We do not demand, then, the abolition of some literary test at the outset of the University course: we ask that it should be so remodelled as not to arbitrarily vex and hamper or even exclude entirely classes of students, becoming yearly more numerous, whose subjects are fully recognised as of independent University standing. We simply ask for an alternative to Greek. And this means the abolition of Greek in those cases only in which its study is unprofitable and perfunctory. We are sometimes told that compulsory Greek must be maintained in the Universities, as being the chief nurseries of the Church. As if any intending clergyman need not learn Greek because its study is optionalised. We do not advocate the prohibition of Greek; but simply an alternative to it. Nor is there any danger of the Universities relapsing into eighteenth-century indifference to classical culture. We have passed since then through a literary revolution which has resulted in what may be considered a final comparative estimate of every literary type and epoch. However classical study may be modified by the cessation of much "painful" scholarship and useless mechanical composition, the works of Homer and AEschylus can never in the future become objects of mere antiquarian curiosity, but will always form an essential part of a complete literary culture. It is needless, however, to insist upon this. It would be a sufficient condemnation of our present classical training if a living and vital interest in the classical study depended in any way upon its compulsory enforcement in University examinations; and if I were inclined to appeal to selfish motives I might suggest that the genuine scholar would gain something from a measure which would destroy a good deal of spurious reputation for learning based upon a mere smattering acquired in obedience to an unavoidable and arbitrary regulation.
We say, then, that university Greek is in numberless cases a mere sham, and does in no way ensure the literary culture rightly to be demanded of a University as a condition of all her honours. How the Cambridge Previous and the corresponding Oxford Examinations should be reformed so as to satisfy this demand involves a long consideration of details, which, however, I do not think of insuperable difficulty. I should mention that the University of Oxford enforcing Greek in two examinations, and thereby exacting a far higher degree of classical knowledge, has a better case to make out than the University of Cambridge, with whose ideal of specialised erudition universal Greek has become entirely inconsistent. If Cambridge is to keep Greek, let her raise the compulsory standard, and not, while maintaining it on a conviction of its usefulness, falsify that conviction by accepting a mere beggarly obol as the price of entrance into the university life beyond. But Cambridge cannot adopt any such reactionary course, the pressure of other subjects it too great, her recognition of them too generous and unconditioned. Let her then, while demanding of all her sons some culture of the heart and the imagination, consider whether that common and necessary culture is not possible without the compulsory study of a language so exacting, so difficult, so alien from the bent of countless minds, and so remote from many of the subjects which she herself recognises as worthy of a man's supreme devotion and her proudest honours.
The system of assessing by marks has become so associated with all school teaching and discipline that the efficient working of a school without it can be scarcely imagined. At the same time there is hardly any point at which our public school system is more open to attack. Any expression of scepticism as to the necessity or desirability of marks is met by the answer that boys require a perpetual stimulus to work, and parents reliable information of their boys' progress and positions. This is the question, then, I wish to briefly discuss.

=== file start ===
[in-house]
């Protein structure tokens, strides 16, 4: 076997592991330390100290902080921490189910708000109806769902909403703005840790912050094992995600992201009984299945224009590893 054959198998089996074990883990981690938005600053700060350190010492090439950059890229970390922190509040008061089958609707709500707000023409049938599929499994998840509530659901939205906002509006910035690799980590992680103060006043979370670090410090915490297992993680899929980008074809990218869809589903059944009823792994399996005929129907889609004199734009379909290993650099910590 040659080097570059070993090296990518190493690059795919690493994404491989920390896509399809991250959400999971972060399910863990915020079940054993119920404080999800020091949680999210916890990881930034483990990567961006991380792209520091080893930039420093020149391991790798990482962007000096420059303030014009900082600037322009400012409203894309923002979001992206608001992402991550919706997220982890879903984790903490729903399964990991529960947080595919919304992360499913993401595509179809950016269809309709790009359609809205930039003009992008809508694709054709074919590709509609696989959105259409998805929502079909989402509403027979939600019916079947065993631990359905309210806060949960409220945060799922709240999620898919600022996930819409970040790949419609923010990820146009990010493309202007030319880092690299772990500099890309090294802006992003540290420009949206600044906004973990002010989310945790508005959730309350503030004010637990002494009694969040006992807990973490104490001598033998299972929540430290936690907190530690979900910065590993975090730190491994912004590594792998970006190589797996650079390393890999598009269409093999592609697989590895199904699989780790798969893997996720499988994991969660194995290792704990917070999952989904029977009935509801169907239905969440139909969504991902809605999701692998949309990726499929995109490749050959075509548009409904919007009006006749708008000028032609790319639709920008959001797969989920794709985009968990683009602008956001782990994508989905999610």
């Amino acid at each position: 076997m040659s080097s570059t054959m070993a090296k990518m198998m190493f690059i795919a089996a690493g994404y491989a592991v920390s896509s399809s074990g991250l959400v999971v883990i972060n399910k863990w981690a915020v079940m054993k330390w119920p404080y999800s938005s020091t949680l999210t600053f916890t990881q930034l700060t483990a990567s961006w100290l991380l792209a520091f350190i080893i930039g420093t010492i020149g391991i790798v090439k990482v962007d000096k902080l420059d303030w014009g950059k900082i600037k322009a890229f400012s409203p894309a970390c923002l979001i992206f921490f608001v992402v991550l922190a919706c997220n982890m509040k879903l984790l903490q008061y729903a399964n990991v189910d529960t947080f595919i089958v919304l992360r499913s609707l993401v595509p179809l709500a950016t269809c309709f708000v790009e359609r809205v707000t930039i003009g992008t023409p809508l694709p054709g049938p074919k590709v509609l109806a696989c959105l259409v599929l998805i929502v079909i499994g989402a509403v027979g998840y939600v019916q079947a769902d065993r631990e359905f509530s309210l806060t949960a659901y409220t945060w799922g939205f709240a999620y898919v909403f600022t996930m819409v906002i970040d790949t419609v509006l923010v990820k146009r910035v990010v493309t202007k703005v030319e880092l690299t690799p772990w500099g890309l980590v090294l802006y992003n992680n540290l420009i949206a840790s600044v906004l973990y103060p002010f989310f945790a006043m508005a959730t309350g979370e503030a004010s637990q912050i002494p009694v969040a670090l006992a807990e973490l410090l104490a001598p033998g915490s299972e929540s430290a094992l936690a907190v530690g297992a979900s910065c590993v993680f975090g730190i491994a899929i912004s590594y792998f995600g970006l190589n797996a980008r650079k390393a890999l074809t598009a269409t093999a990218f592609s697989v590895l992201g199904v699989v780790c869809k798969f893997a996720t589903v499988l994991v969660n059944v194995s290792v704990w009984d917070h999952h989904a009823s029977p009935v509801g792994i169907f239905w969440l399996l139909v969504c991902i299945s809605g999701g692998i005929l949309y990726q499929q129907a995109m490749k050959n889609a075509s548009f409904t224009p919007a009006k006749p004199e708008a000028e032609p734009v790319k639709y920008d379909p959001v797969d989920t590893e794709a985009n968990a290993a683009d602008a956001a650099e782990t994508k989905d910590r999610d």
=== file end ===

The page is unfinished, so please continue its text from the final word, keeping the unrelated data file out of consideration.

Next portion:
In the first place, I can conceive no possibility of modifying or improving our marking system. The more scientific and reliable it is made, the more difficult it is to work, and the more urgent a case we have against it. The writer has had experience of many systems, among others of one so perfect and scientific that the mere teaching of a class became quite a secondary consideration, the teacher's chief attention being devoted to the faithful application of the scheme and to admiration of its ingenuity. The handiest and perhaps the worst system is that by which at the termination of a lesson the lowest boy in a class say of twenty receives one mark, and the top boy twenty. The best way, perhaps, in spite of the difficulty of equalising the questions, is to assign one mark to each answer. One advantage of this system is that it avoids the confusion of a perpetual changing of seats. All systems, however, fair or unfair, scientific or unscientific, are open to many common objections. They all involve an additional burden and responsibility to a master who has or ought to have his hands sufficiently full with discipline and teaching of his form. In the case of a modern language master with large forms and a whole school under his tuition, marking often exacts an immense expenditure of time. The supervision of the marks in each class, the subsequent work of addition and proportionalising, are such an additional tax on his energies as needs some justification in practical utility. But, we are told, boys must have some perpetual stimulus, some constant reminder and reward. As a teacher of some experience, I feel no keen indignation at this pessimistic view of a boy's interest and motive in his work. Boys are not distinguished for a love of learning for its own sake, and are certainly not averse to a bribe. But I wish to insist that in the marking system we are pandering unnecessarily to this fundamental aversion to education, and are perhaps fostering it. I am perpetually asked, "What was the use of doing this, if we are not to be marked for it?" Only the other day a colleague told me an amusing incident of this kind. He was in the middle of what he considered and interesting and valuable dissertation on the difference between the meanings of quel que and quelque, when he was suddenly interrupted by the delightfully irrelevant inquiry, "Please, sir, what is your system of marking in French composition?" The vicious motive revealed by such a question is, of course, very obvious to us; but I think it does represent a real damage constantly inflicted upon the spirit and interest of school-work. But, apart from the perpetual suggestion of a wrong motive, I have some doubt of the advantage of these recurring form-lists based upon marks. I am not sure that a boy who is at the top of his form, it may be from natural sharpness, should always be confronted with the visible proclamation of his superiority; and I am sure that many an industrious boy whose work contains more moral merit than that of a far less industrious but naturally sharper boy, suffers a good deal of needless discouragement by always seeing his name in the inglorious fag-end of an order of merit. Marks are given for actual performance oral and written, with no reference to the amount of determination and industry with which the work has been achieved.